Sunday, September 03, 2006

The Last of the Gentlemen

Our man, Andre, lost today... it was an amazing match, and he fought hard. Just when you thought it was over, and he was done, he'd make an amazing play, running from behind the baseline to actually get a shot that just grazed the tape, and hitting a winner. AMAZING.

He cried at the close-- the emotions overwhelming him finally, the 24k fans standing ovation, too much too bear. His farewell speech heartfelt and dedicated entirely to the fans who he noted, he "stood on your shoulders..." to get to where he is today.

When he walked into the locker room after his match and received a standing ovation from the players... a standing ovation from the press when he asked, "are you guys really going to miss me, or are you just acting like it?," and even from his oponent, and ultimate defeater, Benjamin Becker (but, how could the guy NOT be gracious and not get booed out of the stadium?).

But even in his greatness, one that in most people would go to their head and they couldn't help themselves but be total, superior jerks, Mr. Agassi is the picture of generous; of gentlemanly behavior; of heart.

My dad send me all the recent LA Times write-ups of the Open, and this commentary stuck out in my mind: "...Denis, who tells the story, said that even though Agassi had just had the injections in his back, whenever a woman arrived at his table to join the group, Agassi stood up."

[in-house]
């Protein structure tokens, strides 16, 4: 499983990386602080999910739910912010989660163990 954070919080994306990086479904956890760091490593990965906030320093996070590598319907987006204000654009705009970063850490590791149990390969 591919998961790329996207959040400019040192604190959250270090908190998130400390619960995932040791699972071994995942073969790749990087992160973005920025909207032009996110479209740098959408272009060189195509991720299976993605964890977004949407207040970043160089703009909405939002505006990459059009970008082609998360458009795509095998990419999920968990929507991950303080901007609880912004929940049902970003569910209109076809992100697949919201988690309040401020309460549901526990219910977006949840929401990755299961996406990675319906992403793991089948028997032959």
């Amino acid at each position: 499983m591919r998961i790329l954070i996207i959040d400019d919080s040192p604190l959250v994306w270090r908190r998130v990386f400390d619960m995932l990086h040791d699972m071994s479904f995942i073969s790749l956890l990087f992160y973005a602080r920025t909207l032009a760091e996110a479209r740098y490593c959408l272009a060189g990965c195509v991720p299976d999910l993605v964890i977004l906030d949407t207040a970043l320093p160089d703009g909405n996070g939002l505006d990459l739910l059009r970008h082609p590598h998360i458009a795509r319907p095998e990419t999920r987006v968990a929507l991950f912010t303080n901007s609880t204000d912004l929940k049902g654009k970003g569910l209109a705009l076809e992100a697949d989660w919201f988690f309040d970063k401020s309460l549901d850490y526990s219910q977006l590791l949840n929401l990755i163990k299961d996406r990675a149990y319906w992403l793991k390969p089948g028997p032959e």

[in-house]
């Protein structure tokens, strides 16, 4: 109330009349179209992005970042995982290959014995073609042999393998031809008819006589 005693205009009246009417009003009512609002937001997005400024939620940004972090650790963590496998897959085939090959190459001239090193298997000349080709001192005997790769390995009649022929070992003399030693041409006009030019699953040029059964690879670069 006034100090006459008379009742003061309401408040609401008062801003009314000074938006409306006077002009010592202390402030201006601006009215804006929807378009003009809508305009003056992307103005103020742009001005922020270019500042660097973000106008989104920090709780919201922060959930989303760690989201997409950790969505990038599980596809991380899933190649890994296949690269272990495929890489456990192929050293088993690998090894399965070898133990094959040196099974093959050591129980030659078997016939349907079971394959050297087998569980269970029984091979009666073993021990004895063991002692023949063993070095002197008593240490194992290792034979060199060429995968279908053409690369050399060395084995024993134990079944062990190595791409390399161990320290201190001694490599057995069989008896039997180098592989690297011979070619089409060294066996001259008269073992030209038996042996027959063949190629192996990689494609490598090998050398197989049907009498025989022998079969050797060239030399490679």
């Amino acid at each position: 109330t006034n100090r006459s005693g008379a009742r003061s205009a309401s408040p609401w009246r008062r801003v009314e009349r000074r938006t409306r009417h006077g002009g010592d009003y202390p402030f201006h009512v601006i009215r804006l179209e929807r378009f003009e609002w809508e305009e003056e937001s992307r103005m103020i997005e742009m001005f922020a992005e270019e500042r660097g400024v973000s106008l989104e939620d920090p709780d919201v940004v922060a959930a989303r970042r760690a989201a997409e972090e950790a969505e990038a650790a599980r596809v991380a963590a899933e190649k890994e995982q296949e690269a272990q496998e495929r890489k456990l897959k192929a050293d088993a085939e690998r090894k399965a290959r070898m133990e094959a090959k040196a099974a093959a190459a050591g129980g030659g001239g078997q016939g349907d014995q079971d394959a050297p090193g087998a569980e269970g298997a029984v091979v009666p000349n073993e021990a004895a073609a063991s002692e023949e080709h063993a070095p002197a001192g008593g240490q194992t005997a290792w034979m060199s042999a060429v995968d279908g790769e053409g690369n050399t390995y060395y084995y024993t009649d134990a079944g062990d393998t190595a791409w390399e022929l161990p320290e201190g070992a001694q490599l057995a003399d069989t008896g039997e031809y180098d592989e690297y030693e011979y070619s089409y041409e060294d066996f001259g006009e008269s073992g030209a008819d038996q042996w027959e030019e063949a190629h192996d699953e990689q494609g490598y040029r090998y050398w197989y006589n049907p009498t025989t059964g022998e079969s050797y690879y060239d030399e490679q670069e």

In an age where politeness and chivalry just doesn't exist anymore (among men OR women), where people let doors slam in the face of others, where no one stands to relinquish their seat for an elderly person or pregnant woman on a bus or subway, Mr. Agassi, dismissive of the crippling pain in his back, still stands when a woman approaches his table.

The last of the great ones indeed.


jazzbone said...

Mr. Agassi IS a gentleman, along with his other several great attributes. The gentleman of today and tomorrow seems to be Mr. Federer, who has been described as "boring," because his game is so (nearly) perfect.

I can empathize, in a small way, with Agassi's being honored by his peers. After a solo I played, in a Rehearsal of all things, my fellow band members applauded, loudly. I was honored and completely humbled that a group of about 18 musicians that I respected so highly would present me that gift which I will carry with me always.